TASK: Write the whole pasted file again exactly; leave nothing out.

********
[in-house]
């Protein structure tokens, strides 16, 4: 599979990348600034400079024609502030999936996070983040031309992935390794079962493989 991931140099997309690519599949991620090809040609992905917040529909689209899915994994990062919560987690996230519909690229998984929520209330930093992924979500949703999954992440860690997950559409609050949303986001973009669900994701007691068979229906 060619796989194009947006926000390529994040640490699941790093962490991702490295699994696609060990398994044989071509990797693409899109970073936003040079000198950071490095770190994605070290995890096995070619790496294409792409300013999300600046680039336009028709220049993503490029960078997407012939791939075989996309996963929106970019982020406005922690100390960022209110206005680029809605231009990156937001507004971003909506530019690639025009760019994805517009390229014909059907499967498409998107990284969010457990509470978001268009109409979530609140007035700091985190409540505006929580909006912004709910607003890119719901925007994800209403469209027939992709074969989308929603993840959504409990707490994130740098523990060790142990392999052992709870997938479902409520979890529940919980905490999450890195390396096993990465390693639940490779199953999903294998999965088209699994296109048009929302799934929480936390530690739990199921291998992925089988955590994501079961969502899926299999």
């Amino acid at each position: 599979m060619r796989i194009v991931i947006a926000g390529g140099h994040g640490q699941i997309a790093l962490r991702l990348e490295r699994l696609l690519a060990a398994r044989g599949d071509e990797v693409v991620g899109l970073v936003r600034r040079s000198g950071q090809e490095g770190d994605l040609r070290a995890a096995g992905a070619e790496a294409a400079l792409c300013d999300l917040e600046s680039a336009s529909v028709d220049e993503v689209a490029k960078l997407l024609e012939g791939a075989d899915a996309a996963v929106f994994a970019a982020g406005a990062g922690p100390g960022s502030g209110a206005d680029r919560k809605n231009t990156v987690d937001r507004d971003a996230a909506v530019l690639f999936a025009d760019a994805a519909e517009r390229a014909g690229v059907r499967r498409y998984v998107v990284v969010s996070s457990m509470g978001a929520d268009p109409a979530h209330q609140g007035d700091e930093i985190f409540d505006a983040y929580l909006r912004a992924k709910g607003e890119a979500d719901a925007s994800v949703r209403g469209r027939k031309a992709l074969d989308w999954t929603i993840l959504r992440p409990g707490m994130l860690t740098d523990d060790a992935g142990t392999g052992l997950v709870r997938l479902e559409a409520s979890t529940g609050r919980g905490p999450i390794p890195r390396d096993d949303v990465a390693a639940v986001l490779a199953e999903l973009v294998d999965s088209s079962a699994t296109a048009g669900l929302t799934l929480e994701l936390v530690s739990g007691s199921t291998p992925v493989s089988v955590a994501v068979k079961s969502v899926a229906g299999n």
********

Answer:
[in-house]
């Protein structure tokens, strides 16, 4: 599979990348600034400079024609502030999936996070983040031309992935390794079962493989 991931140099997309690519599949991620090809040609992905917040529909689209899915994994990062919560987690996230519909690229998984929520209330930093992924979500949703999954992440860690997950559409609050949303986001973009669900994701007691068979229906 060619796989194009947006926000390529994040640490699941790093962490991702490295699994696609060990398994044989071509990797693409899109970073936003040079000198950071490095770190994605070290995890096995070619790496294409792409300013999300600046680039336009028709220049993503490029960078997407012939791939075989996309996963929106970019982020406005922690100390960022209110206005680029809605231009990156937001507004971003909506530019690639025009760019994805517009390229014909059907499967498409998107990284969010457990509470978001268009109409979530609140007035700091985190409540505006929580909006912004709910607003890119719901925007994800209403469209027939992709074969989308929603993840959504409990707490994130740098523990060790142990392999052992709870997938479902409520979890529940919980905490999450890195390396096993990465390693639940490779199953999903294998999965088209699994296109048009929302799934929480936390530690739990199921291998992925089988955590994501079961969502899926299999």
């Amino acid at each position: 599979m060619r796989i194009v991931i947006a926000g390529g140099h994040g640490q699941i997309a790093l962490r991702l990348e490295r699994l696609l690519a060990a398994r044989g599949d071509e990797v693409v991620g899109l970073v936003r600034r040079s000198g950071q090809e490095g770190d994605l040609r070290a995890a096995g992905a070619e790496a294409a400079l792409c300013d999300l917040e600046s680039a336009s529909v028709d220049e993503v689209a490029k960078l997407l024609e012939g791939a075989d899915a996309a996963v929106f994994a970019a982020g406005a990062g922690p100390g960022s502030g209110a206005d680029r919560k809605n231009t990156v987690d937001r507004d971003a996230a909506v530019l690639f999936a025009d760019a994805a519909e517009r390229a014909g690229v059907r499967r498409y998984v998107v990284v969010s996070s457990m509470g978001a929520d268009p109409a979530h209330q609140g007035d700091e930093i985190f409540d505006a983040y929580l909006r912004a992924k709910g607003e890119a979500d719901a925007s994800v949703r209403g469209r027939k031309a992709l074969d989308w999954t929603i993840l959504r992440p409990g707490m994130l860690t740098d523990d060790a992935g142990t392999g052992l997950v709870r997938l479902e559409a409520s979890t529940g609050r919980g905490p999450i390794p890195r390396d096993d949303v990465a390693a639940v986001l490779a199953e999903l973009v294998d999965s088209s079962a699994t296109a048009g669900l929302t799934l929480e994701l936390v530690s739990g007691s199921t291998p992925v493989s089988v955590a994501v068979k079961s969502v899926a229906g299999n």